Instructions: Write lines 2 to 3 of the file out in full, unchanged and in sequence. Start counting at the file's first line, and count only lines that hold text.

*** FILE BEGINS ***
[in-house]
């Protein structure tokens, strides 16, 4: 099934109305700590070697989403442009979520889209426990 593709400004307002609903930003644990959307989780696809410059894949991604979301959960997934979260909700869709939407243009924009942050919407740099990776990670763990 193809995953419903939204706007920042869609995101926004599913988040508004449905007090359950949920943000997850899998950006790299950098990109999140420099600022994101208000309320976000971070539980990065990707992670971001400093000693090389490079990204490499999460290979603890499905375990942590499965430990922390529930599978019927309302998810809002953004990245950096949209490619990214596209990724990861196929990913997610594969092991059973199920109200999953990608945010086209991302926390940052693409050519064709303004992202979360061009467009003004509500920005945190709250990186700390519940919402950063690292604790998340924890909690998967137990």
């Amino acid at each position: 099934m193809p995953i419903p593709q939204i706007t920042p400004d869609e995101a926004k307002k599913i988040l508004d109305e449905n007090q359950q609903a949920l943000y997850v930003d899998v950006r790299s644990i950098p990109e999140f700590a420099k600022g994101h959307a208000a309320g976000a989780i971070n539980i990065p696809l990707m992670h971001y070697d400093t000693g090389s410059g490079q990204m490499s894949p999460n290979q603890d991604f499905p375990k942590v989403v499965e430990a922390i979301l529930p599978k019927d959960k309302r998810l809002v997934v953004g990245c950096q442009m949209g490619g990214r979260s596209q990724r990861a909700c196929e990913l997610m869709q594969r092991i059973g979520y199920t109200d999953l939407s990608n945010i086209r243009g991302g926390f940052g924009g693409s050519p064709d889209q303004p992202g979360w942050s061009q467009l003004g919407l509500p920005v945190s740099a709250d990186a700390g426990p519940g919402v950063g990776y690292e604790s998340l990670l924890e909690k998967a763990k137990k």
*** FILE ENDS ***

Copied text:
């Protein structure tokens, strides 16, 4: 099934109305700590070697989403442009979520889209426990 593709400004307002609903930003644990959307989780696809410059894949991604979301959960997934979260909700869709939407243009924009942050919407740099990776990670763990 193809995953419903939204706007920042869609995101926004599913988040508004449905007090359950949920943000997850899998950006790299950098990109999140420099600022994101208000309320976000971070539980990065990707992670971001400093000693090389490079990204490499999460290979603890499905375990942590499965430990922390529930599978019927309302998810809002953004990245950096949209490619990214596209990724990861196929990913997610594969092991059973199920109200999953990608945010086209991302926390940052693409050519064709303004992202979360061009467009003004509500920005945190709250990186700390519940919402950063690292604790998340924890909690998967137990």
């Amino acid at each position: 099934m193809p995953i419903p593709q939204i706007t920042p400004d869609e995101a926004k307002k599913i988040l508004d109305e449905n007090q359950q609903a949920l943000y997850v930003d899998v950006r790299s644990i950098p990109e999140f700590a420099k600022g994101h959307a208000a309320g976000a989780i971070n539980i990065p696809l990707m992670h971001y070697d400093t000693g090389s410059g490079q990204m490499s894949p999460n290979q603890d991604f499905p375990k942590v989403v499965e430990a922390i979301l529930p599978k019927d959960k309302r998810l809002v997934v953004g990245c950096q442009m949209g490619g990214r979260s596209q990724r990861a909700c196929e990913l997610m869709q594969r092991i059973g979520y199920t109200d999953l939407s990608n945010i086209r243009g991302g926390f940052g924009g693409s050519p064709d889209q303004p992202g979360w942050s061009q467009l003004g919407l509500p920005v945190s740099a709250d990186a700390g426990p519940g919402v950063g990776y690292e604790s998340l990670l924890e909690k998967a763990k137990k």